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GM and the Railroads--Stuntz

This is more David’s department than mine, so if this observation is all wet, I’m happy to take correction. But in recent weeks, I’ve been thinking about the fate of the railroads in the late nineteenth and early twentieth centuries. Like the auto companies today, the railroads of the late nineteenth century received huge subsidies, often in the form of free land adjoining new track. Like GM and Chrysler, most of those subsidized railroads went belly up – not despite the government subsidies, but partly because of them. 

That sounds bizarre, but it isn’t. Allegedly friendly governments offer their business patrons a killing embrace – do this or that, and we’ll give you more money or land or trade protection than you could possibly ask. The subsidies are so generous, responsible corporate managers will do pretty much anything to get them. Over time, the corporations acquire more and more skill at pleasing the relevant government officials – and lose the ability to please their customers. The railroads laid track and built stations in places where the demand for transport could not match the supply; today’s GM is striving to build “green” cars that consumers may not buy. Insolvency is the inevitable consequence of such business decisions. So it was a century ago with railroads; so it is today with America’s auto companies. Perhaps the banks are next . . .


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Comments ( 14 )

Great. If you're right, we're on the doorstep of the Amtrak-ization of both the auto and finance industry, in which case...gawd help us.

Government has NO BUSINESS being in the car business or the banking business other than to set some very basic rules. The car businesses are failing b/c of huge egos in both management and unions. Lack of innovation, design and economy kept the U.S. automakers behind for YEARS and they STILL did not adapt. Now we have a president who is rewarding the unions who kept demanding ridiculous pay and benefits for the workers and the management who kept capitulating all the while putting out inferior products and ignoring the desires/needs of the buyers.

There might be a slightly stronger argument for some involvement in the banking industry b/c it was government meddling that got them in the fix they find themselves today. The problem with that, is that if government GOT them here, WHY do we think that government is capable of getting them out of that fix????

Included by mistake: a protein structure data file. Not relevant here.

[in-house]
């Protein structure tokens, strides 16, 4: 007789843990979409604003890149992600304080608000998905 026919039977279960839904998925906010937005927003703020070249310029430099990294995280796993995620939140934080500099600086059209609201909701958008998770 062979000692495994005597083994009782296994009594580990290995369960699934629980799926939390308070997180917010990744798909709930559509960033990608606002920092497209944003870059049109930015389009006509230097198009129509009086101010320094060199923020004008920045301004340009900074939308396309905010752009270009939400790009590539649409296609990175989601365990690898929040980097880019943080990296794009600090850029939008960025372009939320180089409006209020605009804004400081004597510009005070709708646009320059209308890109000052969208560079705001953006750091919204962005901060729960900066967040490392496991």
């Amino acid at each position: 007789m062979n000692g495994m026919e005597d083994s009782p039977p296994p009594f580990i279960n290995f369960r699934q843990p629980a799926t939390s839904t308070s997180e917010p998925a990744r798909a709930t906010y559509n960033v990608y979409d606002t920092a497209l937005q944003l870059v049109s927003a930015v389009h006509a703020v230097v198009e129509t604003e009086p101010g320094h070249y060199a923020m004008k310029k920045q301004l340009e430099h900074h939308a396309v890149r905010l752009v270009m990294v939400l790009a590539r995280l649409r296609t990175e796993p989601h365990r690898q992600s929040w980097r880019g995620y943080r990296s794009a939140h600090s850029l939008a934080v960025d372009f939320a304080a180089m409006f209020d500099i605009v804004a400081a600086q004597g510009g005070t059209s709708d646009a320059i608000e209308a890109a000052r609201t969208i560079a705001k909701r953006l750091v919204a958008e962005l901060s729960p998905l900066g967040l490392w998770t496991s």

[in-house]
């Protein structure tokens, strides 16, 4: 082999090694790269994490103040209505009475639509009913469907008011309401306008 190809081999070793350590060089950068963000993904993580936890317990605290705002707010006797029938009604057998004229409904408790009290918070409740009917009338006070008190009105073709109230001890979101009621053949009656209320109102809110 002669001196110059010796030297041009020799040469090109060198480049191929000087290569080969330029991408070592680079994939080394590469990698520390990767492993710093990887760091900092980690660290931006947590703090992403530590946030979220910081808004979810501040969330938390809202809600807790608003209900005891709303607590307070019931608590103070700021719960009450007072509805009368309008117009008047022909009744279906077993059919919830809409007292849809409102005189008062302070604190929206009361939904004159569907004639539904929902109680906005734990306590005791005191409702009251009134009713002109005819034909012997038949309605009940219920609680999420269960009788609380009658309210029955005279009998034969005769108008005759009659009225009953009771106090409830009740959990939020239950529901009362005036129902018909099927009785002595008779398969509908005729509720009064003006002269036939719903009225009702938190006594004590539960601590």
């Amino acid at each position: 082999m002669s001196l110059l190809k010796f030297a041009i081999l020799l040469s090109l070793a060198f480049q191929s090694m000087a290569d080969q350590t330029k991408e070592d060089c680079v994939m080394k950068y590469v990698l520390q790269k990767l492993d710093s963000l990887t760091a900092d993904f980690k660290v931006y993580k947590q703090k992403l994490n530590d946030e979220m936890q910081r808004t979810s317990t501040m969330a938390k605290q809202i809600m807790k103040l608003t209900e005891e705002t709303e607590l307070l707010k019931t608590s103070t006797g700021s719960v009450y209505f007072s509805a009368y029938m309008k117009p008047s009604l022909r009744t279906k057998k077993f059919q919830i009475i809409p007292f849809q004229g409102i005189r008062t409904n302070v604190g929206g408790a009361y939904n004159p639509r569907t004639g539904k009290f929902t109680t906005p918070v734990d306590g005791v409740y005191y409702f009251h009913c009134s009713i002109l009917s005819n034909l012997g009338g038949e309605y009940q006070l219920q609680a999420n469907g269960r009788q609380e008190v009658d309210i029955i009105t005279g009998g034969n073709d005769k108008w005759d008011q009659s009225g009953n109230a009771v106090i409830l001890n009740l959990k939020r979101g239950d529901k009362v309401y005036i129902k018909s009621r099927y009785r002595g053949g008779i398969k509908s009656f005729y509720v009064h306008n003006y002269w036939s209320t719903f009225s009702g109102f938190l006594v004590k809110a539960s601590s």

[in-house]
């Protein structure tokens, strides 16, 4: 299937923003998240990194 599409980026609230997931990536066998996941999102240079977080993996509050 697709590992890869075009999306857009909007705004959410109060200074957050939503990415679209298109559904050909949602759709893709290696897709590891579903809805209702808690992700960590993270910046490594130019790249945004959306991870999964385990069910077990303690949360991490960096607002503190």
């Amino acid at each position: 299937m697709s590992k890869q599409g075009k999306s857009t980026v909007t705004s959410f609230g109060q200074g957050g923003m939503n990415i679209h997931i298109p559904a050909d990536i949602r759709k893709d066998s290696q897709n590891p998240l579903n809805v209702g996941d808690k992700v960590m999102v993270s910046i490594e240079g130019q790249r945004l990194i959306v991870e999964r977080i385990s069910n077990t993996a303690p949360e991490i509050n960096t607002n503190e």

That seems largely right, except that since the government is largely the owner of these companies, two things may distinguish them from the railroads: (1) they will likely continue to receive ongoing subsidies (can't keep parceling out land, but cash is apparently endless) and (2) the state can (and likely will) adjust regulatory regimes with an eye to securing themselves a reasonable market share. It seems more likely that what we're seeing here is the emergence of a kind of European neo-corporatism, albeit one that the Europeans largely left behind in the 1980s (for good reason).

Maybe the RR companies went belly-up, but arguably, they helped create the American juggernaut that launched us into leadership in the 20th century and gave the US the wherewithal to weigh in effectively in two world wars.

The money was well worth it.

Amtrack came in to the picture later.

Look, I want a green car, but I will not buy one NOW because I have a good car. Many people looking for cars now will buy green cars, if they are out there. Right now, there are just not that many choices.

I guarantee you that, given two cars with the ONLY difference being one runs on electricity (same price, same power, same amenities) and the other runs on gas 9 times out of 10 people will buy the green car.

That is why the Accord hybrid is more expensive than the internal combustion engine. If they were the same price, no-one would buy the internal combustion engine.

And if a Mercedes and a Yugo were the same price, we'd all buy the Mercedes. What does this prove? Car companies don't price cars to deflect sales away from "green" technologies--the prices reflect huge differences in manufacturing costs. You can't just *imagine* that those costs will vanish because you want to buy a cheap electric car.

The railroads went belly up because the government created the interstate highway system and regulated rail rates so they could not compete with truckers and allowed unions to force uncompetitive work rules on the railroads and bad management. The free real estate the railroads got in return for reduced shipping rates for government business had nothing to do with the collapse of any railroads. Can you name a railroad that failed because of the real estate for favored customer status?

"I guarantee you that, given two cars with the ONLY difference being one runs on electricity (same price, same power, same amenities) and the other runs on gas 9 times out of 10 people will buy the green car."